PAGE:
5.5.7. Proxy Users

If authentication to the MySQL server for an externally defined user occurs through an authentication plugin, the plugin may request that the external user be treated by the server as a differently named MySQL user. Consider the following definitions:

CREATE USER 'external_auth' IDENTIFIED WITH auth_plugin AS ...;
GRANT PROXY ON 'employee' TO 'external_auth';

Now when a client connects as external_auth, the auth_plugin plugin, based on some external criteria, may return the employee user name to the server to request that this client should become the employee local user.

In this case, external_auth is a “proxy user” (a user who can impersonate or become known as another user) and employee is a “proxied user” (a user whose identity can be taken by a proxy user).

The server verifies that external proxy authentication for employee is possible through the external_auth user. It does this by checking that the external_auth user has the PROXY privilege for employee user. An error occurs if external_auth does not have the PROXY privilege for employee.

For information about authentication plugins, see Section 5.5.6, “Pluggable Authentication”.

Default Proxy Users

To specify that some or all users should connect using an external plugin, create a “blank” MySQL user, set it up to use plugin authentication, and let the plugin return the real authenticated user name (if different from the blank user). For example:

CREATE USER ''@'' IDENTIFIED WITH ldap_plugin AS 'O=Oracle, OU=MySQL';
CREATE USER 'developer' IDENTIFIED BY 'test';
CREATE USER 'manager' IDENTIFIED BY 'test2';
GRANT PROXY ON 'manager' TO ''@'';
GRANT PROXY ON 'developer' TO ''@'';

Now assume that a client tries to connect as follows:

mysql --user=myuser --password='myuser_pass' ...

The server will not find myuser defined as a MySQL user. But because there is a blank user (''@''), it invokes ldap_plugin, passing it myuser and myuser_pass.

Suppose that ldap_plugin finds in the LDAP directory that myuser is a developer. It will return developer to the MySQL server. The server then checks whether ''@'' can authenticate as developer and, if so, accepts the connection, setting USER() and CURRENT_USER() as follows:

| USER()           | CURRENT_USER |
| myuser@localhost | developer@%  |

For simplicity, external authentication cannot be multilevel: Neither the credentials for manager nor those for developer are taken into account in the preceding example. However, they are still used if a client tries to authenticate directly against the developer account.

Proxy User System Variables

Two system variables help trace the proxy login process:

  • proxy_user: The proxy user account name used when connecting. This will be null if proxying is not used. Using the example shown earlier, this variable will be set as follows:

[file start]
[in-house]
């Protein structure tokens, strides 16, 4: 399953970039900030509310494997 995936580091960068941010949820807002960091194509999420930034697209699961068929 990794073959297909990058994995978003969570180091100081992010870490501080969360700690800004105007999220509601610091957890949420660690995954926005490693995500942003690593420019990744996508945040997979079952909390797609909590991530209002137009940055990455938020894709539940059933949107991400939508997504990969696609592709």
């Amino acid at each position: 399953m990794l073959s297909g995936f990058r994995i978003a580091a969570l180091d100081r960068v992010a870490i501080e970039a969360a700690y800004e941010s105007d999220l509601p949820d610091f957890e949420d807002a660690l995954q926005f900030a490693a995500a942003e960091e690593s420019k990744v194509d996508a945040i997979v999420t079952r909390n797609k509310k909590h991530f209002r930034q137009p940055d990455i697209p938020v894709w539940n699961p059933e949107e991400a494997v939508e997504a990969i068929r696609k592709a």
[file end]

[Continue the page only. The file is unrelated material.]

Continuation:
mysql> SELECT @@proxy_user;
    | @@proxy_user |
    | ''@''        |
  • external_user: Sometimes the authentication plugin may use an external user to connect to the MySQL server. For example, when using Windows native authentication, a plugin that authenticates using the windows API does not need the login ID passed to it. However, it still uses an Windows user ID to authenticate. The plugin may return this external user ID (or the first 512 UTF-8 bytes of it) to the server using the external_user read-only session variable. If there is no external user, this variable contains an empty string.

Granting Proxy Privileges

A special PROXY privilege is needed to enable an external authentication account to connect as another user. To grant it, use the GRANT statement. For example:

GRANT PROXY ON 'proxied_user' TO 'proxy_user';

proxied_user must represent a valid locally authenticated user at connection time or connection attempts fail. proxy_user must represent a valid externally authenticated MySQL user at connection time or connection attempts fail.

The corresponding REVOKE syntax is:

REVOKE PROXY ON 'proxied_user' FROM 'proxy_user';

MySQL GRANT and REVOKE syntax extensions work as usual. For example:

GRANT PROXY ON 'a' TO 'b', 'c', 'd';
GRANT PROXY ON ''@'' TO 'd';
REVOKE PROXY ON 'a' FROM 'b', 'c', 'd';

In the preceding example, ''@'' is the default proxy user and means “any user.

The PROXY privilege can be granted in these cases:

  • By proxied_user for itself: The value of USER() must exactly match CURRENT_USER() and proxied_user, for both the user name and host name parts of the account name.

  • By a user that has GRANT PROXY ... WITH GRANT OPTION for proxied_user.

The root account created by default during MySQL installation has the PROXY ... WITH GRANT OPTION privilege for all users. For example, root can do this:

CREATE USER 'ldap_admin' IDENTIFIED BY 'test';

Now the ldap_admin user can manage all the specific GRANT PROXY mappings. For example, ldap_admin can do this:

GRANT PROXY ON sally TO joe;
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